We are giving away a pair of tickets to the Friday, October 30 show of The Adventures of a Black Girl in Search of God at the NAC. To enter, send an email to email@example.com by 4 pm Tuesday, October 27 with the subject line “NAC Theatre Contest – Adventures.” A winner will be picked and notified early Tuesday evening.
Theatre is a tricky business. Unlike a book, which is etched permanently on paper, or a movie that can be repeated numerous times, a live play varies from production to production.
A strong night can be followed by a weak show, and then redeemed the following evening with another strong performance.
This thought passed my mind as I watched The Adventures of a Black Girl in Search of God currently playing at the National Arts Centre until November 7. (The play, which debuted in 2002, is named after a George Bernard Shaw short story).
With a large cast of 22 actors, this ambitious work is set in a black community in southern Ontario with deep roots in the area dating more than two centuries.
The main character is a woman named Rainey, played by Lucinda Davis, who is undergoing an existential crisis following the death of her five-year-old daughter from meningitis.
This horrific tragedy devastates Rainey, who subsequently quits her job as a doctor and then separates from her husband Michael, played well by Quincy Armorer, who is a preacher. Having lost her religious faith, Rainey must then deal with her ill father Abendigo, played brilliantly by Walter Borden, a retired provincial court judge who has little time to live.
As a story this play is fascinating. It tackles numerous themes – e.g. the loss of faith due to tragedy; the ugly side of racism in Canada – that make for excellent theatre.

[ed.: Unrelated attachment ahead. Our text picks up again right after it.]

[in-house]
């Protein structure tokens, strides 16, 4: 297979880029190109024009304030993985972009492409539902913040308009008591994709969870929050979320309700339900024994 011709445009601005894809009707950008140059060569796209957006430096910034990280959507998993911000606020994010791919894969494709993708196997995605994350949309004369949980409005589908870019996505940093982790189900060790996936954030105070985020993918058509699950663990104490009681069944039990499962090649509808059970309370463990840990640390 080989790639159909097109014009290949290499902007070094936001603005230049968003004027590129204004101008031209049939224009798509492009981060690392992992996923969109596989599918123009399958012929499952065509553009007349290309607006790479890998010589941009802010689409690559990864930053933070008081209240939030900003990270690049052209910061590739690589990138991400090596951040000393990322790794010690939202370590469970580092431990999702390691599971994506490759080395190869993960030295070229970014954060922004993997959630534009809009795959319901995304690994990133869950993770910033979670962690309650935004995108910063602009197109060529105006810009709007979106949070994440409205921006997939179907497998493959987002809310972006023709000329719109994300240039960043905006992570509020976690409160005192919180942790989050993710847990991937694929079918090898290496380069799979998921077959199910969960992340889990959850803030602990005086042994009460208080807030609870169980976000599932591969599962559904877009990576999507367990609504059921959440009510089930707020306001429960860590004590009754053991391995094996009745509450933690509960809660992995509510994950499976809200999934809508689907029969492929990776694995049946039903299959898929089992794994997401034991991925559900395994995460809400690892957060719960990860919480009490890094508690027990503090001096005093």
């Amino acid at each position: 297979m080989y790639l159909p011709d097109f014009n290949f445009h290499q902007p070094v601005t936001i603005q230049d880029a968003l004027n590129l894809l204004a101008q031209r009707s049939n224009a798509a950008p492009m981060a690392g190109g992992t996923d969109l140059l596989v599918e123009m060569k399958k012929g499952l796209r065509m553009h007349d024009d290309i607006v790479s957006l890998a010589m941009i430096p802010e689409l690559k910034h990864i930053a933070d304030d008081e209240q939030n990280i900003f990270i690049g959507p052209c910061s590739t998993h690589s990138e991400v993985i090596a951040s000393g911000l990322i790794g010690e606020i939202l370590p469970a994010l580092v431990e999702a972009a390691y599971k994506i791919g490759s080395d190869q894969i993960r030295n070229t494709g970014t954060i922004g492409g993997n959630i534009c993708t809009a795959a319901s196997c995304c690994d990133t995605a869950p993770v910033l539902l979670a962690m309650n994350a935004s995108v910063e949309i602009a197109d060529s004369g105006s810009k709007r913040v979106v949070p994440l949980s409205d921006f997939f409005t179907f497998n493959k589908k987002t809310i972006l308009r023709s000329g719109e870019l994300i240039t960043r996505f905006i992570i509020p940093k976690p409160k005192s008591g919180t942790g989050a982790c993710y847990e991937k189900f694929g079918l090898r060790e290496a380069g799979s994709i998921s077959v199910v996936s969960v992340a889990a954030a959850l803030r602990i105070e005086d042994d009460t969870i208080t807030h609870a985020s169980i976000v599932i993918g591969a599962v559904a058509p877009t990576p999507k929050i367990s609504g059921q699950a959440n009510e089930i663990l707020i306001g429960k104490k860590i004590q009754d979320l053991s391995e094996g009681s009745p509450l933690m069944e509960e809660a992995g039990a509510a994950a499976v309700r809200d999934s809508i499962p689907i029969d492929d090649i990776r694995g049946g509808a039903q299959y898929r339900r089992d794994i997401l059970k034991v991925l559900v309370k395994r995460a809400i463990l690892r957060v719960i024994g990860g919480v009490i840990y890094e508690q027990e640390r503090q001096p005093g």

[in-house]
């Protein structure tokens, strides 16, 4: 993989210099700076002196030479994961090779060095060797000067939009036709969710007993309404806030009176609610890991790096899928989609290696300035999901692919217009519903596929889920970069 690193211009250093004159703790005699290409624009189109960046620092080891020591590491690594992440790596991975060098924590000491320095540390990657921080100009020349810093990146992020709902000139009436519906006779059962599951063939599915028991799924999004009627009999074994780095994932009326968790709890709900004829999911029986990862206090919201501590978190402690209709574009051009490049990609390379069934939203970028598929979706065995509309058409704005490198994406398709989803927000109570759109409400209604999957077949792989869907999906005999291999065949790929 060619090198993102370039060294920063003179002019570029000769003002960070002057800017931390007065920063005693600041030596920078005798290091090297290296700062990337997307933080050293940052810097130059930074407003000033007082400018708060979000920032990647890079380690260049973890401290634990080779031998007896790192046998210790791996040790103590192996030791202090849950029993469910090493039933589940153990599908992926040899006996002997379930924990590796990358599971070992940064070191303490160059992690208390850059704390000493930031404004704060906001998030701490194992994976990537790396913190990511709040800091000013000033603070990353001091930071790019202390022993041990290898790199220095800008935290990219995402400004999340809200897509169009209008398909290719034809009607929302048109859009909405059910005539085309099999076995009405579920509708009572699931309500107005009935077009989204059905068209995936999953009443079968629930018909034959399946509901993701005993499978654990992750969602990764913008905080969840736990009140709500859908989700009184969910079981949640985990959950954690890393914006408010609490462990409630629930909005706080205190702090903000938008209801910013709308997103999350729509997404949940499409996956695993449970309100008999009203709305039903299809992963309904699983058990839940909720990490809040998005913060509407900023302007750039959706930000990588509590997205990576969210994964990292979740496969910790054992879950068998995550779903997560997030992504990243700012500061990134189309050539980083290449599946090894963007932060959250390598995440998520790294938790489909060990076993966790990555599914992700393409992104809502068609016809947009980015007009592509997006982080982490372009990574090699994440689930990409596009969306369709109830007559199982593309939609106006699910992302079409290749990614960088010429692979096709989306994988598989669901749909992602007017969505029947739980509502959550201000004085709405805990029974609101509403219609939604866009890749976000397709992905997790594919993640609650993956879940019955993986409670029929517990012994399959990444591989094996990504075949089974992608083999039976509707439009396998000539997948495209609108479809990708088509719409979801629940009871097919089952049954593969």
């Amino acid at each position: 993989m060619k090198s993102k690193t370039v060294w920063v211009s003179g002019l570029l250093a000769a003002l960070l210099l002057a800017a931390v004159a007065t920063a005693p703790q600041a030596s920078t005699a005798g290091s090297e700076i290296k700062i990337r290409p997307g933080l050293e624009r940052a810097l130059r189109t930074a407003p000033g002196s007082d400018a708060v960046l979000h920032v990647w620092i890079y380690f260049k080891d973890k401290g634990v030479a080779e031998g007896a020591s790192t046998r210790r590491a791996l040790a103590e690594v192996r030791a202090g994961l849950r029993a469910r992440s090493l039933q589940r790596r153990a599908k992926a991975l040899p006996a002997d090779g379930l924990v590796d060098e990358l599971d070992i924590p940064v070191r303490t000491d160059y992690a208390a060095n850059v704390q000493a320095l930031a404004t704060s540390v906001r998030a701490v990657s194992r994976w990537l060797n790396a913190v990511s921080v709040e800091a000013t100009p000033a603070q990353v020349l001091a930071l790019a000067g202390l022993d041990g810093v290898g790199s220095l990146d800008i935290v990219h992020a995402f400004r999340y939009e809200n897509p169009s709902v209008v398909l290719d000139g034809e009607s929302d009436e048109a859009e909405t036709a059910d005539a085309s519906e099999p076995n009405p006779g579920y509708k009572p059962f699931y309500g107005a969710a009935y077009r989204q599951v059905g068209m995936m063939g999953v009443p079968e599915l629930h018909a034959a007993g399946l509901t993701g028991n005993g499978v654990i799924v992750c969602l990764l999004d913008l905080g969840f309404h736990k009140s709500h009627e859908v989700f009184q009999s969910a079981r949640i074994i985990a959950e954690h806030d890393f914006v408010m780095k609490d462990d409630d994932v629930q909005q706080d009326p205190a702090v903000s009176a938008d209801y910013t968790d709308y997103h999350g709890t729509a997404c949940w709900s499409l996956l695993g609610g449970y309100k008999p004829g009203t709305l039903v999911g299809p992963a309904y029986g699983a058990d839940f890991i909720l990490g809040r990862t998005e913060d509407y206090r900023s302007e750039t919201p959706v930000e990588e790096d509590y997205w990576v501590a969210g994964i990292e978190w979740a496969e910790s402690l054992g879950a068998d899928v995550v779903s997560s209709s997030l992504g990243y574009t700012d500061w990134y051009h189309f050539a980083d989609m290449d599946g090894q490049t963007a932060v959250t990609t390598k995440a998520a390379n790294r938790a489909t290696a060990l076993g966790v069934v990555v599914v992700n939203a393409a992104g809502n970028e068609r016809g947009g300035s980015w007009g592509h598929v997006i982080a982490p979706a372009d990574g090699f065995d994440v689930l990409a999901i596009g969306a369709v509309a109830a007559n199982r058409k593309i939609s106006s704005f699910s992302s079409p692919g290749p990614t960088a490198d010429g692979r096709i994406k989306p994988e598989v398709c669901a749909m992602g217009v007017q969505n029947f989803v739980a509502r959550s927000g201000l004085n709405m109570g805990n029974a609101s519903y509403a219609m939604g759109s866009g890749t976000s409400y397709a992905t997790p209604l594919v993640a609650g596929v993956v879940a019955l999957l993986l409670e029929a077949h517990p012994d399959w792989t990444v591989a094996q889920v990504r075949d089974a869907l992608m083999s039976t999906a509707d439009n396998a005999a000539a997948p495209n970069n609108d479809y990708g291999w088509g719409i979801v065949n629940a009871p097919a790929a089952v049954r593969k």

It also has other elements that are quite good, such as the beautiful singing and dancing that lies in the background. Another strong component is Lotsa Soap, a gang of elderly black people led by Abendigo, who are fighting attempts by City Council to rename Negro Creek Road in their community. (The group’s name stands for Liberation of Thoroughly Seditious Artifacts Symbolizing the Oppression of African People).
While the white politicians on Council deem the name politically incorrect, the elderly revolutionaries want the road to maintain its moniker because it represents a vital link to the community’s African heritage. (The black descendants in the area came from slaves who fled the United States in the 18th and 19th centuries).
These positive aspects alone make this play worth seeing. However, two key weaknesses turn what could have been an excellent show into a merely good one.
First, this work is too long. Meant to run approximately 2 hours and 45 minutes – although when I saw it came close to three hours – the story’s length tests the audience’s patience.
Second, Davis’ performance as Rainey was so-so. This vital character is the key to this complex play, as her existential struggle is the focal point of the story. In the matinee production that I saw this past Saturday (October 24), however, the character of Rainey came across as flat and at times contrived.
With that in mind, we cannot forgot that theatre is a tricky business. With a stronger performance by Davis, another audience could conclude that this is a wonderful show, given that this play has many excellent elements.
Unfortunately, on the night that I saw it was undermined by a couple of key weaknesses.
The Adventures of a Black Girl in Search of God at the National Arts Centre plays at the National Arts Centre until November 7. Adult tickets start at $25 and can be purchased online.